Pigs in their pen on a farm on the outskirts of Chengdu, in the southwestern province of Sichuan, China, on August 2, 2005.
Peter Parks | AFP | Getty Images
Scientists have identified a new strain of swine-transported swine flu that they believe has the potential to become a pandemic.
The new strain descends from the type of flu ̵
Scientists released their peer-reviewed results on Monday in the U.S. scientific journal Proceedings of National Academy of Sciences. They said the new flu strain, which they called “G4 EA H1N1”, is a variation of swine flu and includes the “G4” genotype that has become predominant in swine populations since 2016.
As with swine flu, the new variety has been identified as “endowed with all the essential hallmarks of a pandemic virus candidate”.
Scientists, who studied influenza viruses in pig populations between 2011 and 2018, noted that about 10% of the pig industry workers tested in China had already been exposed to the virus, which they called “worrying “. This rate has increased among young workers, aged between 18 and 35, “indicating that the predominant G4 EA H1N1 virus has acquired greater human infectivity”.
“Such infectivity greatly increases the opportunity for adaptation of the virus in humans and raises concerns about the possible generation of pandemic viruses,” observed the scientists, who work in several Chinese universities and in the Center for Disease Control and Prevention of the country.
They recommended careful monitoring of pig populations and whoever works with them.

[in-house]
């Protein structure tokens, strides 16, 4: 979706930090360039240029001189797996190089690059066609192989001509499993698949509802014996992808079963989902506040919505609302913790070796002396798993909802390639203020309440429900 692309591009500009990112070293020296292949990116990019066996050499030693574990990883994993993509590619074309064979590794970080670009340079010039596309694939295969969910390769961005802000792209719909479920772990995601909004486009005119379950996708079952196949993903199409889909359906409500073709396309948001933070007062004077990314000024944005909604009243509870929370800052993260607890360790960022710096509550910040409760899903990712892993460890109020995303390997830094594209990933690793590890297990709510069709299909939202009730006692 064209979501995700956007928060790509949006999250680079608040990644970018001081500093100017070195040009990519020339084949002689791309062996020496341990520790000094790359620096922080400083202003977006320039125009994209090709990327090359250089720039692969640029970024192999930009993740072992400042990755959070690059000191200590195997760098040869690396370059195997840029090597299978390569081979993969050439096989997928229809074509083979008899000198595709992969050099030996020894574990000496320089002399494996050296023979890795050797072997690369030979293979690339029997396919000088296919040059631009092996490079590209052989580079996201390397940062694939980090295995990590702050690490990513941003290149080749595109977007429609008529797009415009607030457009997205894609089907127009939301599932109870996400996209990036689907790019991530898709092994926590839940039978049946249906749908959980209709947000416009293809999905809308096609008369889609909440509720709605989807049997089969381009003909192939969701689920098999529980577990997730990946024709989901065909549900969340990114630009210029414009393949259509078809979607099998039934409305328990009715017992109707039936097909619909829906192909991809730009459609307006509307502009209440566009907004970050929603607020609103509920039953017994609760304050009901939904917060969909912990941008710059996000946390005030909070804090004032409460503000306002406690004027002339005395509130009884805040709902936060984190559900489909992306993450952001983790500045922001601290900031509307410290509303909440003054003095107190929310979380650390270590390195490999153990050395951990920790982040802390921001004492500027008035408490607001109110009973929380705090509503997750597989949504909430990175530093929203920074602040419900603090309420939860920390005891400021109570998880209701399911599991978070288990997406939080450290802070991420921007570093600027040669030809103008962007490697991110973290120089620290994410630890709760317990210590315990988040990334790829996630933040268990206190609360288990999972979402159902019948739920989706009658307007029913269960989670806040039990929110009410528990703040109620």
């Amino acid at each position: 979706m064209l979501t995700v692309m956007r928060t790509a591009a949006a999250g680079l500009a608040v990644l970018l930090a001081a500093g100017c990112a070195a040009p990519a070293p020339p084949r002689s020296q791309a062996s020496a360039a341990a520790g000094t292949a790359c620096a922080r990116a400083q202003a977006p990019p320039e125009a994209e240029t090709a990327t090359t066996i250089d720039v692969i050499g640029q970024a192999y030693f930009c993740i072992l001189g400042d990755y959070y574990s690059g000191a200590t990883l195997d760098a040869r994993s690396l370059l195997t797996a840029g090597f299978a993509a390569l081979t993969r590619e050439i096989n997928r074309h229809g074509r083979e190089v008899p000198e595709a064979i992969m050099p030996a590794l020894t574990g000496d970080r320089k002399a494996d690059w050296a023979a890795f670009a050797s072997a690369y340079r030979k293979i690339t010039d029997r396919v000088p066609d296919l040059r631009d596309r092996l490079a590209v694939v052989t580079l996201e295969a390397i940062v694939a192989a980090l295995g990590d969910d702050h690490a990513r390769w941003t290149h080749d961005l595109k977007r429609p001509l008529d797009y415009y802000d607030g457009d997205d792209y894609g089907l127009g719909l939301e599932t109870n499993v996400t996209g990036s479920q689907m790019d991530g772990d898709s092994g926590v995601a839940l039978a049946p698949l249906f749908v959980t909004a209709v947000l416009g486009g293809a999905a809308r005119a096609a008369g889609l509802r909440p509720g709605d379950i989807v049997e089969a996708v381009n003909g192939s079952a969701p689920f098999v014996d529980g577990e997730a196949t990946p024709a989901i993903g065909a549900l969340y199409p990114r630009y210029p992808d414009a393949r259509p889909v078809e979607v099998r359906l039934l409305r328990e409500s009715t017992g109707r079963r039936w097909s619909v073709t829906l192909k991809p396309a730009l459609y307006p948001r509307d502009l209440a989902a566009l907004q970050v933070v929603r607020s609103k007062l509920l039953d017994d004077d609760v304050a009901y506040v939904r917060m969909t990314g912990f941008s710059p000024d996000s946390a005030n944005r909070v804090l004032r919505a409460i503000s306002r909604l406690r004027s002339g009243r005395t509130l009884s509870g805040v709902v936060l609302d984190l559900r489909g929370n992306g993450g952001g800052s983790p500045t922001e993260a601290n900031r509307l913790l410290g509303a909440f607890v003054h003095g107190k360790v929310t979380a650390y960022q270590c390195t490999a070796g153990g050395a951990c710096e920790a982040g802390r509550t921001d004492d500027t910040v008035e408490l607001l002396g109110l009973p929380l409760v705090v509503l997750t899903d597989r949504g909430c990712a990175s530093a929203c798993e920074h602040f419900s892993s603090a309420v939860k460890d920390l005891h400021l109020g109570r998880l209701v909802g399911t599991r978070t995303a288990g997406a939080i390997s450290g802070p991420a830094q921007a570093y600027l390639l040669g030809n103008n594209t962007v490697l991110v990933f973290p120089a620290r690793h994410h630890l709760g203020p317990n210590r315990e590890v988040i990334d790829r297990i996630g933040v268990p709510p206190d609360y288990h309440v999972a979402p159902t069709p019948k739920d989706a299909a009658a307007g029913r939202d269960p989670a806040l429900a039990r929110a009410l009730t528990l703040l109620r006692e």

“Control of the prevalent G4 EA H1N1 viruses in pigs and close monitoring in human populations, particularly workers in the swine industry, should be implemented urgently,” they wrote.
“Pigs are intermediate hosts for the generation of the pandemic influenza virus. Therefore, systematic surveillance of influenza viruses in pigs is a key measure to prevent the appearance of the next pandemic influenza.”
While “swine flu”, which first emerged in Mexico in 2009, is now seen as one of a variety of seasonal flu viruses and is included in annual flu shots, the scientists said that any immunity pre-existing to the population “does not provide protection against G4 viruses”.
They were keen to point out that the virus is not an immediate problem, however.
Professor Kin-Chow Chang, one of the scientists involved in the study and who works at Nottingham University in the United Kingdom, told the BBC that “while this new virus is not an immediate problem … we shouldn’t ignore it.”
“Right now we are distracted by coronavirus and rightly so. But we must not lose sight of potentially dangerous new viruses.”
Current flu vaccines don’t seem to protect it, although they can eventually be adapted if necessary, the BBC reported. To conduct their research, scientists carried out swine flu surveillance in 10 Chinese provinces between January 2011 and April 2018 and collected nearly 30,000 nasal swabs taken from pigs slaughtered from slaughterhouses, as well as over 1,000 nasal swabs or lung tissue. from pigs reared with signs of respiratory disease.